For the crux of translating memories into a digital format of zeroes and ones is that it was now possible to edit that which was previously untouchable.. a memory.  The question now is whether, morally, it is acceptable to change how a life unfolds.  To delete sadness in order to rewrite an outcome that was part of living.  Must we have sorrows and trials in life in order to allow happiness to exist?  Can happiness exist if there is nothing contrasting to compare it to?  For example, if we no longer understood sadness, if it was an obsolete emotion, then would joy cease to exist as well, seeing as it may need the contrast of sadness to have a reference point.  Would it improve a life or simply create a continuous bland one?  That is the question I wonder about.

Kumikos book on Whales
     Imogen leaves her bed and goes on a journey collecting pigeon feathers from which to fashion a costume that she believes will fool the pigeons into accepting her as one of them.  On her bed rests two books.  Both can also be found strewn on the road by Kumikos torn backpack.  Imogen keeps them near.
Imogens bed with books
Sewing a dress
Imogen first finds her sewing machine and fashions a dress in greys, then walks the heights of a building collecting feathers for a shawl.  She then goes to a beauty salon and burns the feathers into her hair.  Her disguise seemingly complete she then has an unwanted memory come to her.  It is of her kitchen in another life, and a floor strewn with blank paper all devoid of children's drawings except a final one held by a magnet to her refrigerator.  A sea of blank paper on the floor never to be drawn upon.

It is a painful memory from which she flees.  She rushes to the alleyway below where her window  lays                                     
and climbs a telephone pole close to her pigeons on wire.  Naturally, not even remotely fooled, they startle and fly away at her approach as her dream is really just a lie she told herself, and now it was coming apart at the seams.  She jumps and for a moment is flying with them, then she falls to the street below, dying yet being reborn.
Ruth Etting Songbot
     At this point she becomes stronger and more aware.  Joining the pigeons was just a fairy tale or fantasy she devised thinking it was what would be her salvation.  Imogen was never a strong person so she didn't first reach for that which she desired most.

     Imogen now knew what she wanted and begins to craft a different ending to her recorded life.  She delves into her own digital memories and begins ripping and tearing them apart, sewing a new reality of sorts.  Her real memories warp or dissipate as she writes them into something new. 

Hair salon
     In the asylum, her psychologist had his patients raise and care for a monarch butterfly with the idea being that the wonder of metamorphosis could bring the patients out of their fugue state.  Imogen incorporates this experience into her new reality.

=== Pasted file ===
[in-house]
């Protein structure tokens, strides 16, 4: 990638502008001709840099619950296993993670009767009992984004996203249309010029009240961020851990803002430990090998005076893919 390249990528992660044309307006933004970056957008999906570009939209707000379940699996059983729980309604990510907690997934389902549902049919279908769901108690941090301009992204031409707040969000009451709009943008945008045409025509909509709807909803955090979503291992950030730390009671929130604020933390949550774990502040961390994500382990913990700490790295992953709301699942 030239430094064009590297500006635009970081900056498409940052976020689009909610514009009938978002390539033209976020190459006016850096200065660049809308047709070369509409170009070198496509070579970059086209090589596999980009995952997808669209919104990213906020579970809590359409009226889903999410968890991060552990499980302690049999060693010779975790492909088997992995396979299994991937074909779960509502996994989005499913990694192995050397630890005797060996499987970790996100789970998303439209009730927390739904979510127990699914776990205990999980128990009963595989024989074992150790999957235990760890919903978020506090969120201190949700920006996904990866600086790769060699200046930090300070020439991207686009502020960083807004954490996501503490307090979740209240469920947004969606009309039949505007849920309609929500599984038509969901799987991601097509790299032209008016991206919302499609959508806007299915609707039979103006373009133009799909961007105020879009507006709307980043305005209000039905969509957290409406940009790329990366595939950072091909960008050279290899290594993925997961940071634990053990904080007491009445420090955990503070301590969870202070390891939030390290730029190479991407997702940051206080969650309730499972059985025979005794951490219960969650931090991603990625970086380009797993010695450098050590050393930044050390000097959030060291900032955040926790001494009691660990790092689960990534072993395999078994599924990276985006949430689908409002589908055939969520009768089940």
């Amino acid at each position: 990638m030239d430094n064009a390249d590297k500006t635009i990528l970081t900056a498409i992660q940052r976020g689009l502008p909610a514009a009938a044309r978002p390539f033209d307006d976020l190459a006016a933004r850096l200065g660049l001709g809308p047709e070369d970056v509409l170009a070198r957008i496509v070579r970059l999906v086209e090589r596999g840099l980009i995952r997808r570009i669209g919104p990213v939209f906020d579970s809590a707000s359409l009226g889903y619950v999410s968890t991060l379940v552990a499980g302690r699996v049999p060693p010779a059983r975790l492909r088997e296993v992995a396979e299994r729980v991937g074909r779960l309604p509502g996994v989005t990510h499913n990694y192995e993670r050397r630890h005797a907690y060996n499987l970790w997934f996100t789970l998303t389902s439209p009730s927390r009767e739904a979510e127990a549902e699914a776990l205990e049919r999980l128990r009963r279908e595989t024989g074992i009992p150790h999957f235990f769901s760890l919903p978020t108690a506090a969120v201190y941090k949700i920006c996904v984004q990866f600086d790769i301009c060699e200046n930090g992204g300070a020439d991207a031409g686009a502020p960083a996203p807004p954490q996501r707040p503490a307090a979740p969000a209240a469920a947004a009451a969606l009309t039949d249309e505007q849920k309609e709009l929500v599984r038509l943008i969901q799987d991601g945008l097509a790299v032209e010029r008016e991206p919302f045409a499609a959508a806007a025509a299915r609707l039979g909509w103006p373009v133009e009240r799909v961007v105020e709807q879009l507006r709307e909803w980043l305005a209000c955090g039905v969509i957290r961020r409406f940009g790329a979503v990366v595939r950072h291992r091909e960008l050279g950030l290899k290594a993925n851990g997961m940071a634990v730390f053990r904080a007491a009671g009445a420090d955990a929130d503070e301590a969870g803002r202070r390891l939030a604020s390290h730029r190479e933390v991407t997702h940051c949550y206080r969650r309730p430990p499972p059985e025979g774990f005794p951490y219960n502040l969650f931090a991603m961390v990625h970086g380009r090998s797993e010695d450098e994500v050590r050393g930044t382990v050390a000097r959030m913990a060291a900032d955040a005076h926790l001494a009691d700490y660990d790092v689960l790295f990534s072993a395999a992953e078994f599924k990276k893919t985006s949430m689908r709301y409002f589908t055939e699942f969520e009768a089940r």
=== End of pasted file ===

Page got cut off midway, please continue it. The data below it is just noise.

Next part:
The final scene is of the whale from the cover of Kumikos book coming down from the sky gently carrying with it a Monarch pupa from which, through it translucent skin, can be seen the face of a baby.  Imogen reaches up joyfully to take her lost daughter to her breast and together they begin to live within this new memory fashioned by her.  Outside in the real world her machines wheels slowly turn as sand gradually build up around its flanks.  The Vera Lynnbot gently singing.

Fridge drawings
    Now it is for the viewer to decide, if we could, should we edit our own memories if in doing so it creates a life of joy.  Are the events of our lives sacrosanct? Above change or interference? or is that line of thinking simply poetic nonsense.  If we have the power to change our lives into an ideal one with no sadness nor mistakes then why not use such technology?
Collecting feathers
 With Imogen it has brought her contentment and joy, if she doesn't know that she had a previous life then did she?  Does the human race need failure or sadness in order to strive for success and happiness?
The symbolic code

In Imogen and the Pigeons we are introduced to the idea of the moral dilemma of editing ones memories combined with immortality.  For that was the eventual goal of Rebirth Life Encryption.  They saved memories digitally waiting for the day when the machines of the Singularity would devise a way for those lives to be installed into a new body. The precipice to immortality brought on from technology which, perhaps, was available to humanity before its communal maturity was prepared for it.  The Singularity, which I will explain in the next post, eventually allows for miraculous inventions to appear daily all created by AI, who do not evaluate their impact.